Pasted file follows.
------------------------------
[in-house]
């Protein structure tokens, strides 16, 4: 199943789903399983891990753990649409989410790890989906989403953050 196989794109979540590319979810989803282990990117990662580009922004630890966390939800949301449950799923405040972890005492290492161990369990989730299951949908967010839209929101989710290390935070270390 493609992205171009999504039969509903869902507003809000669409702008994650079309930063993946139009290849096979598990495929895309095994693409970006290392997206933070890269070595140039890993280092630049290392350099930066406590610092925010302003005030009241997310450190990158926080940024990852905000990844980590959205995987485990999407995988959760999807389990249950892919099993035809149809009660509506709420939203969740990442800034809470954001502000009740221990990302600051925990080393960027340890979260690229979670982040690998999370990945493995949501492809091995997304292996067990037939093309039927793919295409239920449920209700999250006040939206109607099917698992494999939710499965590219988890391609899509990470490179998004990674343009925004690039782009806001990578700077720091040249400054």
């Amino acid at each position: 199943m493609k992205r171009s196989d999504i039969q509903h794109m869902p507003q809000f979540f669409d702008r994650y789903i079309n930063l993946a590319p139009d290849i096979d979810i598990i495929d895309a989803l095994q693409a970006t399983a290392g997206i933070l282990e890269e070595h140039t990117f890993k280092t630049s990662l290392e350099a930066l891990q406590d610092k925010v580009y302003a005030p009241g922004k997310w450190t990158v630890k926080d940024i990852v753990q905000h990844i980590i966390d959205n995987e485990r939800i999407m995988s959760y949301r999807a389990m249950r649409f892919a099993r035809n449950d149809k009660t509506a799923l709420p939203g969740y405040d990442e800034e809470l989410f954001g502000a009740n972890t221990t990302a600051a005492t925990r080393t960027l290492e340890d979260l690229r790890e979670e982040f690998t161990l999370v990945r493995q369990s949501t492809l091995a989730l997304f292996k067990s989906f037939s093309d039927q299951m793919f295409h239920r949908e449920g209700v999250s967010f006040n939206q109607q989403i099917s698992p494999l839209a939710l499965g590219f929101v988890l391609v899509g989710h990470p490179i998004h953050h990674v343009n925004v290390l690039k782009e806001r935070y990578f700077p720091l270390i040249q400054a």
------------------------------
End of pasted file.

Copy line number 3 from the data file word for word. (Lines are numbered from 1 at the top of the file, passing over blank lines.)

């Amino acid at each position: 199943m493609k992205r171009s196989d999504i039969q509903h794109m869902p507003q809000f979540f669409d702008r994650y789903i079309n930063l993946a590319p139009d290849i096979d979810i598990i495929d895309a989803l095994q693409a970006t399983a290392g997206i933070l282990e890269e070595h140039t990117f890993k280092t630049s990662l290392e350099a930066l891990q406590d610092k925010v580009y302003a005030p009241g922004k997310w450190t990158v630890k926080d940024i990852v753990q905000h990844i980590i966390d959205n995987e485990r939800i999407m995988s959760y949301r999807a389990m249950r649409f892919a099993r035809n449950d149809k009660t509506a799923l709420p939203g969740y405040d990442e800034e809470l989410f954001g502000a009740n972890t221990t990302a600051a005492t925990r080393t960027l290492e340890d979260l690229r790890e979670e982040f690998t161990l999370v990945r493995q369990s949501t492809l091995a989730l997304f292996k067990s989906f037939s093309d039927q299951m793919f295409h239920r949908e449920g209700v999250s967010f006040n939206q109607q989403i099917s698992p494999l839209a939710l499965g590219f929101v988890l391609v899509g989710h990470p490179i998004h953050h990674v343009n925004v290390l690039k782009e806001r935070y990578f700077p720091l270390i040249q400054a």